These past few weeks with Lucia have been some of the best since I began my new life in China. For one, it’s always great to have close friends around. And second, I haven’t laughed so much in months! Too bad the expression “time flies when you’re having fun” is true because she’s gone now.

Between our time in Beijing, we spent 9 days in 3 other cities — Hong Kong, Yangshuo and Guilin. For budgeting purposes, we took trains, buses, and a boat between cities, totaling 66 hours of travel time. It was definitely not a trip you take with a difficult person or a person without a sense of humor. Lucky for Lucia, there wasn’t a moment that I wanted to kill her, except when she ate all the Ferrero Rochers.

One thing I love about traveling is eating as much as I want without worrying about weight gain. In Hong Kong where my mom has excellent connections (the kind with $$), Lucia and I were treated like princesses. We had our own driver, Willie, and we ate like Greek gods. Buffet-ing, dim-summing, seafooding…I literally could not have asked for more or I would’ve keeled over and died from overeating. In Yangshuo and Guilin, no longer royal, we gorged on street food and noodles while avoiding horse and dog meat. The ramen, chocolates, cookies, tea eggs, chips and McDonald’s we ate on train/bus/boat rides were just food for survival.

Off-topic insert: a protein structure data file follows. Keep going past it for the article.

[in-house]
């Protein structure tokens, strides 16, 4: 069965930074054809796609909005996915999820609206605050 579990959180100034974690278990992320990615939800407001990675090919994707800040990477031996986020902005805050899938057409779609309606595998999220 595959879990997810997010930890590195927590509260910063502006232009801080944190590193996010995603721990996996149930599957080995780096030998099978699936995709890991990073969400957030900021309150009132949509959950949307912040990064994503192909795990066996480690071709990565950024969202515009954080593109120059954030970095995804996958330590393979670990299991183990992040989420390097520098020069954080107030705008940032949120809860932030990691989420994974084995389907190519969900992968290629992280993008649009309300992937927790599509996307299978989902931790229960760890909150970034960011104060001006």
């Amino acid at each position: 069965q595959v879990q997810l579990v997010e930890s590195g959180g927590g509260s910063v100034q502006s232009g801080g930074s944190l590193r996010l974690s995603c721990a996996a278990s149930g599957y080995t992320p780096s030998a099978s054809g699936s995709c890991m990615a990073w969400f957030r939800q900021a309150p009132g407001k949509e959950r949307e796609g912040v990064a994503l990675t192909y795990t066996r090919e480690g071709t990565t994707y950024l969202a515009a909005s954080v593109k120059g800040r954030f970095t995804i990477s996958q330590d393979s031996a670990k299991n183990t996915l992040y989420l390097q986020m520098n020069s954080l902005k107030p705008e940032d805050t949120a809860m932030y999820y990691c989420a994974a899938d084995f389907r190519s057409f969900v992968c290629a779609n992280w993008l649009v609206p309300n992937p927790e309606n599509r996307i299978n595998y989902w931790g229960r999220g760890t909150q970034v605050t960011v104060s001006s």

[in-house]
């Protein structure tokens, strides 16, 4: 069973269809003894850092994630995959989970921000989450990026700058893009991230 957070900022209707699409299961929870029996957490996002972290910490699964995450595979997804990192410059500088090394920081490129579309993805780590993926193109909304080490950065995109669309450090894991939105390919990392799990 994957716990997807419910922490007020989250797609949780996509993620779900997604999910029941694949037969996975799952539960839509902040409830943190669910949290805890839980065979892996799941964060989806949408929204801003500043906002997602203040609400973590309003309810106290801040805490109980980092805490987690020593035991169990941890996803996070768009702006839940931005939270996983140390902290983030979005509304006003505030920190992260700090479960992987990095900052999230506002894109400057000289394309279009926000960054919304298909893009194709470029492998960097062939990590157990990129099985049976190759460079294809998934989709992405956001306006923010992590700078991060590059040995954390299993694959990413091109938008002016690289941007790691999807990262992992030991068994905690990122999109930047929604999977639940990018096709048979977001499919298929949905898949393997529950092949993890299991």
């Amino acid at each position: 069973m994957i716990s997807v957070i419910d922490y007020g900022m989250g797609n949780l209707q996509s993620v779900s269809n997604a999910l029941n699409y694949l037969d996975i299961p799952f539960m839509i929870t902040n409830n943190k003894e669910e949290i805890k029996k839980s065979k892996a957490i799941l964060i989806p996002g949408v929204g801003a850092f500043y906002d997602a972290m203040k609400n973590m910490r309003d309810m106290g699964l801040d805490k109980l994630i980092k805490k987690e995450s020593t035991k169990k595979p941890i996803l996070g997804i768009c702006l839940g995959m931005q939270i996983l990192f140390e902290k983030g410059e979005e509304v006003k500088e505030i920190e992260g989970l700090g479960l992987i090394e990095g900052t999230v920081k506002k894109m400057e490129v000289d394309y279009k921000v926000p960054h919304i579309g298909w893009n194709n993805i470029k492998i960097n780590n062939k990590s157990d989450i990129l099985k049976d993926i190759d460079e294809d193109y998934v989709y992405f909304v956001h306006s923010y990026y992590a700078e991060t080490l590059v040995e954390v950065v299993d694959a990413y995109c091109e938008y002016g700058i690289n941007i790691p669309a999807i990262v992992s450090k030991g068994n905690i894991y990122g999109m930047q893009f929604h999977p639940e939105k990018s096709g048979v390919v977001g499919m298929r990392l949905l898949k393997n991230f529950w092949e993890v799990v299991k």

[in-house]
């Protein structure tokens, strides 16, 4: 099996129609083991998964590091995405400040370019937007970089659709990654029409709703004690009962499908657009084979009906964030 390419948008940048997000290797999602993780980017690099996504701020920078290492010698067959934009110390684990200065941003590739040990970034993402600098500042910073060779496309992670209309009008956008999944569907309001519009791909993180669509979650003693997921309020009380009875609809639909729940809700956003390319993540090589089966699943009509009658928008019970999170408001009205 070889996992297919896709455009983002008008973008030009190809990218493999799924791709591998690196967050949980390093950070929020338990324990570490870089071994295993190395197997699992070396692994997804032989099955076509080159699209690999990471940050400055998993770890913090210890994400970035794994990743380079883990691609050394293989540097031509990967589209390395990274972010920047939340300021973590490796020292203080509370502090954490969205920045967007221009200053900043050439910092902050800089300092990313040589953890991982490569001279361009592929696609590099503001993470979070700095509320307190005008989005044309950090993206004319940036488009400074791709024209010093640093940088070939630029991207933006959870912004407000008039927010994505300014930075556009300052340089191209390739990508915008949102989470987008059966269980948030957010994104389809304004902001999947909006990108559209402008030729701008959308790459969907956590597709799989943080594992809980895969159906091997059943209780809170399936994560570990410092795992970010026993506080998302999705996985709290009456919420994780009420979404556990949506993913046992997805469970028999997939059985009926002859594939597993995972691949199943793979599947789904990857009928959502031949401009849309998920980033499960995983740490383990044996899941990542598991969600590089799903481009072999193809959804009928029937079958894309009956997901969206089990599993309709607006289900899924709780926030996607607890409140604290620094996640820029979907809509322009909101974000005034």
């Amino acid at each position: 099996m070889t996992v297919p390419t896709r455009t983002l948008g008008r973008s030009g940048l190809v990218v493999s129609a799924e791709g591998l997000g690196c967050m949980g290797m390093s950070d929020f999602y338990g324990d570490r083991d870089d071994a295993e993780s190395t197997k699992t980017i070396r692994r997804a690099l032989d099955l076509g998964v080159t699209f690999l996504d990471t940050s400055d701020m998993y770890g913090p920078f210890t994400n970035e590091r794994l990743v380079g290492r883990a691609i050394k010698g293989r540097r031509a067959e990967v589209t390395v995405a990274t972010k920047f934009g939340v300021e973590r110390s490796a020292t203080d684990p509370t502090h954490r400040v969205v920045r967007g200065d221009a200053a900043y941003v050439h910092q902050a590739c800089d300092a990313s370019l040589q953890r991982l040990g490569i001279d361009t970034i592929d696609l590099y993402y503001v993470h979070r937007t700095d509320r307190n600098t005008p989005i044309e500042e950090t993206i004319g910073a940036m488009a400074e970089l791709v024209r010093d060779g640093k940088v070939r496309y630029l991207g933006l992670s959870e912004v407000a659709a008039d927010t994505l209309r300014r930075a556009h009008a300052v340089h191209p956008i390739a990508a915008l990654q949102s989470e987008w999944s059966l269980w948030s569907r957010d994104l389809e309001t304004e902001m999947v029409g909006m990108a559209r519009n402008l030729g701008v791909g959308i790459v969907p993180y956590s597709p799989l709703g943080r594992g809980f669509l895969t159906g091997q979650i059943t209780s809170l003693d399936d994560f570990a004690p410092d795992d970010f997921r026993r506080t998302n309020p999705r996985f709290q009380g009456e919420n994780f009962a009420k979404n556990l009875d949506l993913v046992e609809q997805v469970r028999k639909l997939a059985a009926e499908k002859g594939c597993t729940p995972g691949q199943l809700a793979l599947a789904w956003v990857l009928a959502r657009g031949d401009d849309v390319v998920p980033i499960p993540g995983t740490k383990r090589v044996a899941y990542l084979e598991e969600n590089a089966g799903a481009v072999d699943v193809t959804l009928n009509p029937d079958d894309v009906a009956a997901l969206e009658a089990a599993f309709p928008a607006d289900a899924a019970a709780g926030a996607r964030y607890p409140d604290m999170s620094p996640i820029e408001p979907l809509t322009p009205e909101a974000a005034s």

How did all this food digest you might ask? Well, the 5.5 hour-long bike ride through the countryside of Yangshuo certainly helped (the most exercise either one of us has had in light years). Racing through Ocean Park in Hong Kong and aimlessly wandering around rainy Guilin also made a difference to my digestive track.